Phraseology after a fashion

Our maven examines terminology from the runway and wonders: Is "banana heel" such a good combination of words?
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Clockwise from top left: trapeze top, banana heel, shelf bra, kitten heel, skort, and bubble skirt.

Our maven examines terminology from the runway and wonders: Is "banana heel" such a good combination of words?

Occasionally, while doing research for my business (aka reading fashion rags), I come across fashion terms that make me laugh/snort/chuckle. I love fashion and have spent a lifetime appreciating and deprecating trends accordingly, but even I can find the humor in it. Not only is it fun to see the outrageous fashions that come down the runway, it's also entertaining to see the fashion industry try to coin terminology that is descriptive yet enticing to the consumer.

Here are some of my favorite current fashion terms that fell a little short in the enticement area:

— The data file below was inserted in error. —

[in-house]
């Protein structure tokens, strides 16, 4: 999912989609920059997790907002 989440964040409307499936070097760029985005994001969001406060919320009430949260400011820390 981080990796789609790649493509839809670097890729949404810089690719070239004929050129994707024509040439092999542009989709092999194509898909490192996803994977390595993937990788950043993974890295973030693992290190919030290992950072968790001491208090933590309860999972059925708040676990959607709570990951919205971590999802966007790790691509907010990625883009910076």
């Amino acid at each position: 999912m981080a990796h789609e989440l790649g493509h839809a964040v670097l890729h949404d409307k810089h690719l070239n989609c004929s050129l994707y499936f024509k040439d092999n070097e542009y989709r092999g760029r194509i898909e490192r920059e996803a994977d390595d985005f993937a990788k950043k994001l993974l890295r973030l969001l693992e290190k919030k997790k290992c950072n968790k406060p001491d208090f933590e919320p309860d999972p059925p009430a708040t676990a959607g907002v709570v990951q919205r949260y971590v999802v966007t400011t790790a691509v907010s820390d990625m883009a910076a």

Banana Heel: The heel of a women's shoe that angles from the back forward. If the Marx Brothers are any indication, it seems like a generally bad idea to incorporate anything banana into footwear.

Bubble Skirt: A voluminous skirt the hem of which is tucked back under to create a "bubble effect" at the bottom. Question: Do women really want to wear a piece of clothing that covers their derrière and has the word "bubble" in the name? Answer: Not so much.

Flip Flop: A beach sandal with a thong between the big and second toe. Also, the actual sound you hear if someone tries to run down the stairs while wearing a pair of these; usually followed by a thud.

Kitten Heels: Women's shoes with a small, approximately one-inch heel made popular by style icon Audrey Hepburn in the 1950s. It just sounds mean. Poor kitty.

Shelf Bra: A piece of material with elastic along the bottom sewn inside a top to add (mostly theoretical) support. "So that's where I left my breasts! I never would have thought to look on that shelf down there."

Skort: This is a short skirt that has shorts "hidden" underneath. Perfect for the playground, but it sounds too much like its dorky cousin, the "spork," to be taken seriously.

Trapeze Top: A top that is fitted at the shoulders and much fuller at the bottom. I would say that the low probability of this being a flattering style leaves most people swinging in the fashion circus without a net – splat.


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